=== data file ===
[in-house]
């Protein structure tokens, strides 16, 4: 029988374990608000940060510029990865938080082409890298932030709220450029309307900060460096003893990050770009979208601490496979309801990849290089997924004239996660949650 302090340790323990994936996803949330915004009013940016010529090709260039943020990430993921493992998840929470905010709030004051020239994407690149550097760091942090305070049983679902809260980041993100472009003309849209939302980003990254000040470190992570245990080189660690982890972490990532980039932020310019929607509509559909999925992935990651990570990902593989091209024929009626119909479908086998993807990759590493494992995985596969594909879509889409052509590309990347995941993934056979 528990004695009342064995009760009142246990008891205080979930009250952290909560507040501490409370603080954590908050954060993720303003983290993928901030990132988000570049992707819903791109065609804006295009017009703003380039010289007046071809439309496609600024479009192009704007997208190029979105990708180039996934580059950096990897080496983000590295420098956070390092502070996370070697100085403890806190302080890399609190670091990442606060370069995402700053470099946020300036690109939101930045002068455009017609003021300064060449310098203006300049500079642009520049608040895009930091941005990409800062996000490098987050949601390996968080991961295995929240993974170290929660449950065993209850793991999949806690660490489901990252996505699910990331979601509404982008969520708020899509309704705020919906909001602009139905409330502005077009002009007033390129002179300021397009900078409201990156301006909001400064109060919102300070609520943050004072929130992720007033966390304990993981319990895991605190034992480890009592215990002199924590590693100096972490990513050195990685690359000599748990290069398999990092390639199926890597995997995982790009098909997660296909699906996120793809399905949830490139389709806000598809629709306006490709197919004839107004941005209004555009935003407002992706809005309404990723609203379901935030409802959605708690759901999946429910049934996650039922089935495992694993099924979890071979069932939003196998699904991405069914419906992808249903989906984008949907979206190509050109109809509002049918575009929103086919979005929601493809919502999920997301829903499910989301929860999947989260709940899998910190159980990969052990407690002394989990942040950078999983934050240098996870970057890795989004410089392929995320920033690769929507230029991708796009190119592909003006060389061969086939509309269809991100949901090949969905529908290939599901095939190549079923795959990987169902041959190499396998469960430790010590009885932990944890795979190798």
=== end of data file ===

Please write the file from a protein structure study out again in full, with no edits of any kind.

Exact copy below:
[in-house]
């Protein structure tokens, strides 16, 4: 029988374990608000940060510029990865938080082409890298932030709220450029309307900060460096003893990050770009979208601490496979309801990849290089997924004239996660949650 302090340790323990994936996803949330915004009013940016010529090709260039943020990430993921493992998840929470905010709030004051020239994407690149550097760091942090305070049983679902809260980041993100472009003309849209939302980003990254000040470190992570245990080189660690982890972490990532980039932020310019929607509509559909999925992935990651990570990902593989091209024929009626119909479908086998993807990759590493494992995985596969594909879509889409052509590309990347995941993934056979 528990004695009342064995009760009142246990008891205080979930009250952290909560507040501490409370603080954590908050954060993720303003983290993928901030990132988000570049992707819903791109065609804006295009017009703003380039010289007046071809439309496609600024479009192009704007997208190029979105990708180039996934580059950096990897080496983000590295420098956070390092502070996370070697100085403890806190302080890399609190670091990442606060370069995402700053470099946020300036690109939101930045002068455009017609003021300064060449310098203006300049500079642009520049608040895009930091941005990409800062996000490098987050949601390996968080991961295995929240993974170290929660449950065993209850793991999949806690660490489901990252996505699910990331979601509404982008969520708020899509309704705020919906909001602009139905409330502005077009002009007033390129002179300021397009900078409201990156301006909001400064109060919102300070609520943050004072929130992720007033966390304990993981319990895991605190034992480890009592215990002199924590590693100096972490990513050195990685690359000599748990290069398999990092390639199926890597995997995982790009098909997660296909699906996120793809399905949830490139389709806000598809629709306006490709197919004839107004941005209004555009935003407002992706809005309404990723609203379901935030409802959605708690759901999946429910049934996650039922089935495992694993099924979890071979069932939003196998699904991405069914419906992808249903989906984008949907979206190509050109109809509002049918575009929103086919979005929601493809919502999920997301829903499910989301929860999947989260709940899998910190159980990969052990407690002394989990942040950078999983934050240098996870970057890795989004410089392929995320920033690769929507230029991708796009190119592909003006060389061969086939509309269809991100949901090949969905529908290939599901095939190549079923795959990987169902041959190499396998469960430790010590009885932990944890795979190798």